Isabel Wilkerson's second book is a masterwork of writing — a profound achievement of scholarship and research that stands also as a triumph of both visceral storytelling and cogent analysis.
Lake City, Colo., had great turnout for their BLM march — 50 of the town's 400 residents. One problem: Nobody invited the town's only Black spiritual leader and his family.
National attention on the fight for racial justice may wane, but many protesters are still staging rallies and marches. How do they fight the system while combating their own burnout?
The federal agency that naturalizes U.S. citizens is dealing with budget cuts, backlogs, and possible furloughs. People who won't become citizens before November won't be able to vote.
Flint, Michigan is the site of one of the worst ongoing water crises in recent U.S. history. Artist LaToya Ruby Frazier has spent years capturing the stories of life living with toxic water.
A local road commissioner is defending his use of the N-word — by repeatedly using the slur, and insisting that it does not imply he is a racist. State and local officials are urging his resignation.
The billboards will be placed across Louisville, Ky., where Taylor was shot and killed in her apartment by police. The signs' message urges the arrest of the officers involved.
Esther Ngumbi, a professor from Kenya, and Ifeanyi Nsofor, a doctor in Nigeria, react to the megastar's movie-length music video — and to criticism from other Africans.
Kelsey Leonard was taught we are born with a deep connection to water and a duty to protect it. But today, she says, most of us have lost that connection—and the world is suffering because of it.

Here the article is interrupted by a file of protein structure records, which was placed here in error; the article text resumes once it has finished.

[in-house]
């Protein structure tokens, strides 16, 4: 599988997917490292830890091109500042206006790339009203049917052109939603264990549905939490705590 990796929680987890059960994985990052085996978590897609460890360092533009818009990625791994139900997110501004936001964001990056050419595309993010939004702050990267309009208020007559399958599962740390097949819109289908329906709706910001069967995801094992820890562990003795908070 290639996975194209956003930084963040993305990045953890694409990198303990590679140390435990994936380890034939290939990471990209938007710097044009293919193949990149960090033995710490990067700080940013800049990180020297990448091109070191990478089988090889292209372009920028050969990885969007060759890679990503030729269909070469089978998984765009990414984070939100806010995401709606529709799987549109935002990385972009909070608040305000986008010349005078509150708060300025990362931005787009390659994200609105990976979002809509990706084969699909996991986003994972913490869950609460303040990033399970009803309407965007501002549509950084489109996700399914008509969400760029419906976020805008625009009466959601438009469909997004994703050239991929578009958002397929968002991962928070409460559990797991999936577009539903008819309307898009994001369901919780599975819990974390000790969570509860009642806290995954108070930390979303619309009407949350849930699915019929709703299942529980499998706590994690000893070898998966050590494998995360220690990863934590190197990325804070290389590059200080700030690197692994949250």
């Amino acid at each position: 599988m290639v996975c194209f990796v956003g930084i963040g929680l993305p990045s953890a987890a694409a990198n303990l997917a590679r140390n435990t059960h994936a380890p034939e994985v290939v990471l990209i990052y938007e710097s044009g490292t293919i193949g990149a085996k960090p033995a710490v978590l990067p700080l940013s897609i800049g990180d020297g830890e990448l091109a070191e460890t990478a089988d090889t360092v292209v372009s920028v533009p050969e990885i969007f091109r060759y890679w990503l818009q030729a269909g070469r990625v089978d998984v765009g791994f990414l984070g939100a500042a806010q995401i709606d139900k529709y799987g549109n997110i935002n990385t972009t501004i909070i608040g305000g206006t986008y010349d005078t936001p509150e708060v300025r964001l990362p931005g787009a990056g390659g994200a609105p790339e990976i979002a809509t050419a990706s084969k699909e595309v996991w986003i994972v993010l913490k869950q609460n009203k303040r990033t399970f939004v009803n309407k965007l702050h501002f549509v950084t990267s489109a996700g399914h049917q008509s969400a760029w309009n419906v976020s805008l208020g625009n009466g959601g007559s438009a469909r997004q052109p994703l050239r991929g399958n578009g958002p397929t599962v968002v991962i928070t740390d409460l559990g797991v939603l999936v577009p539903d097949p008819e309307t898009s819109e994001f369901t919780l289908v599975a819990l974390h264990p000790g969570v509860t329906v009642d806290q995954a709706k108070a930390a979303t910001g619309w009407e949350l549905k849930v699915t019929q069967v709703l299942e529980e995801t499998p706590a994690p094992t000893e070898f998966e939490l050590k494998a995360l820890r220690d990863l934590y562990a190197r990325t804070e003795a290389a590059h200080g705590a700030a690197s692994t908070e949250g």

Water is life. Yet in the eyes of the law, it remains largely unprotected. Legal scholar Kelsey Leonard says granting water bodies legal personhood can transform how we value this vital resource.
The state was the last one to include the Confederate battle emblem on its flag. Reuben Anderson, chair of the redesign commission, discusses the proposals and what the change means for Mississippi.
In the lawsuit, former police Officer Garrett Rolfe alleges that his firing turned him into a "public spectacle." He is charged in Brooks' killing in a Wendy's parking lot.
Nigerian American artist Ekene Ijeoma is an MIT professor who draws on sound and data to explore representations of social justice. He's working on a "voice portrait" of the census called A Counting.
In a dissent, Chief Justice Bernette Johnson compared Fair Wayne Bryant's sentence to "Pig Laws" in the years after Reconstruction, which enacted harsh penalties for theft and other petty crimes.
Around the U.S., cities have been grappling with how single-family zoning can exacerbate racial inequity and climate change. States like California are struggling to fix that.